Featured Species

The prairie pothole region of the district is an important rest area for migratory waterfowl. More than 18 species of duck and five species of geese use the district wetlands to stop and refuel for their journey north. Marsh ecosystems also provide important habitat for birds such as trumpeter swans, American bitterns (Botaurus stellaris), sora rails, Virginia rails (Rallus limicola), marsh wrens and black-crowned night-herons (Nycticorax nycticorax). Native and reconstructed prairies provide habitat for breeding grassland birds such as bobolinks, Henslow’s sparrows, grasshopper sparrows and western meadowlarks (Strunella neglecta).

Not only are district lands used as resting areas for migratory birds, they also provide habitat for resident wildlife. Wild turkeys, white-tailed deer, red foxes (Vulpes vulpes), coyotes (Canis latrans) and bald eagles are year round residents that you may encounter at any time on the district. Though rare, be on the lookout for black-tailed jack rabbits (Lepus californicus) and American badgers (Taxidea taxus), especially in the western part of the district.

Prairie streams of southwest Minnesota provide refuge for the Federally endangered Topeka shiner (Notropis topeka).

Through a Cooperative Recovery Initiative, Windom Wetland Management District, and partners, have worked to restore off-channel habitat for the Topeka shiner. These restored areas also provide habitat for more than 30 species of non-game fishes, including the State threatened plains topminnow (Fundulus sciadicus).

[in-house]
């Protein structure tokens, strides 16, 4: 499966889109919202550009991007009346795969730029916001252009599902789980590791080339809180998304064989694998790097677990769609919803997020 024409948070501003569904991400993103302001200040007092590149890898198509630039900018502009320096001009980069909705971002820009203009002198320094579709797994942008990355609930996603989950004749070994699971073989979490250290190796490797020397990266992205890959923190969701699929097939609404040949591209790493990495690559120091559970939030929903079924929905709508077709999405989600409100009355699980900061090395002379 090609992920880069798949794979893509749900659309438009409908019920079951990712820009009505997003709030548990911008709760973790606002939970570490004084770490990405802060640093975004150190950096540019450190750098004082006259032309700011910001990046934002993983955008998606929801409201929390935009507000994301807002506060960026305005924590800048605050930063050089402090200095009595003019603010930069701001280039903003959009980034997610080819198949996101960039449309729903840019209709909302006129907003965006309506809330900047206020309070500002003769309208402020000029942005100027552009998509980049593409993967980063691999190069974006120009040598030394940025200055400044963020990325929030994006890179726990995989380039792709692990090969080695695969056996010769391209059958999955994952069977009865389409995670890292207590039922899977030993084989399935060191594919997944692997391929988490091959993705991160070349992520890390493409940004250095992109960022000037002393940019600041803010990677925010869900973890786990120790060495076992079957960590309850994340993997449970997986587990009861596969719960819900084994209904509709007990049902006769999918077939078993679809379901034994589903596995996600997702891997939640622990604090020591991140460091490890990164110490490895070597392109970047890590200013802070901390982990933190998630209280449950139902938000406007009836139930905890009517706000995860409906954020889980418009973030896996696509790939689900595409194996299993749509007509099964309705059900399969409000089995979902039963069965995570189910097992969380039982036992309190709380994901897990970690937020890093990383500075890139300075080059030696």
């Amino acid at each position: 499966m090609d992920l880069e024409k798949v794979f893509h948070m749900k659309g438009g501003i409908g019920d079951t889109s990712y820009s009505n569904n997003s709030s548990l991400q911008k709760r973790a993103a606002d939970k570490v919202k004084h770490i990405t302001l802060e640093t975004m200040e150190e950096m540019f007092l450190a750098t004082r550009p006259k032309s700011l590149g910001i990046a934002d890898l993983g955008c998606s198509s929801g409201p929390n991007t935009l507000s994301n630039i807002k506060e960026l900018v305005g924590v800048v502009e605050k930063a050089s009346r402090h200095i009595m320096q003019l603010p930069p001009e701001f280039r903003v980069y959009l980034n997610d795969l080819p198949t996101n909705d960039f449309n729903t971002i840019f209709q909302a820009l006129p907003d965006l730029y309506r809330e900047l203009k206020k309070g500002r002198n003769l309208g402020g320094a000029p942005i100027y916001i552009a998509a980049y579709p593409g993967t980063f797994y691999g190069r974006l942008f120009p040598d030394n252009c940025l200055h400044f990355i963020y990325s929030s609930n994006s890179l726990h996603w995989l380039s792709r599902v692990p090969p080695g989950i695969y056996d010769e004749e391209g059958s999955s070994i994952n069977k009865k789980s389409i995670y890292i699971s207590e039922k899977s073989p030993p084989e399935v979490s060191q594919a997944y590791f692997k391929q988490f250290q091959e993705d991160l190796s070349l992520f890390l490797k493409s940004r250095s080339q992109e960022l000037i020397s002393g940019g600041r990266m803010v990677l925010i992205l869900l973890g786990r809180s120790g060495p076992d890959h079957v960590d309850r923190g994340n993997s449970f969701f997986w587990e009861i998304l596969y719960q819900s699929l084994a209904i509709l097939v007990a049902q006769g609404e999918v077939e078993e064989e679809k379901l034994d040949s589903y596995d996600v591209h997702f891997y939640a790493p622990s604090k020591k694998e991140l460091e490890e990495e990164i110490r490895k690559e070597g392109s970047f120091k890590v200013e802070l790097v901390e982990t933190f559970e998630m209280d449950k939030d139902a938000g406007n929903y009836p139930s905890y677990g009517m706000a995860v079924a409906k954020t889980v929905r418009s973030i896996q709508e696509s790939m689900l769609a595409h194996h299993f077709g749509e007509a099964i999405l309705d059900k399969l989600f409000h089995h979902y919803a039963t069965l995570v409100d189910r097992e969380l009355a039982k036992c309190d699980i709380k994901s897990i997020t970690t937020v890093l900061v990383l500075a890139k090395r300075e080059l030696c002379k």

Floral Resources

Not only is the district home to hundreds of species of native grasses and forbs, the district is also host to several State and Federally threatened and endangered plants.

Small white lady's slippers (Cypripedium candidum) are rapidly declining and can only be found on a few waterfowl production areas in the district. Their tiny white flowers are only the size of a quarter and are hard to spot. Look for them in moist prairies, sedge meadows, and calcareous fens. The small white lady's slipper is a species of concern in Minnesota.

Ephemeral pools in the western part of the district are host to rare plants such as the State endangered hairy water clover (Marsilea vestita) and State threatened water hyssop (Bacopa rotundifolia).  State threatened blue mud plantain (Heteranthera limosa) can be found in moist habitats such as ponds, lakes, and ditches. A few populations exist in the far western counties of the district.

Western prairie fringed orchids (Platanthera praeclara) are found in only a few counties in the district and is listed as Federally threatened and State endangered.  They can be found in moist prairies and calcareous meadows. Look for showy white flowers in mid-July.

The prairie bush clover (Lespedeza leptostachya) is a Federally and State threatened species found in only a few areas of the district. They bloom in late July-early August and prefer dry prairies. 

Cacti in Minnesota?? Did you know that Minnesota is home to three species of cactus? Two species of prickly pear occur on the district and can be found in the far western counties.

Brittle prickly pear (Opuntia fragilis) has smaller pads and spines than the plains prickly pear (Opuntia macrorhiza) but is no less painful to touch. Plains prickly pear is a special of concern in Minnesota. 

Their large yellow flowers are a welcome sight in rocky outcroppings. They bloom late May-early July.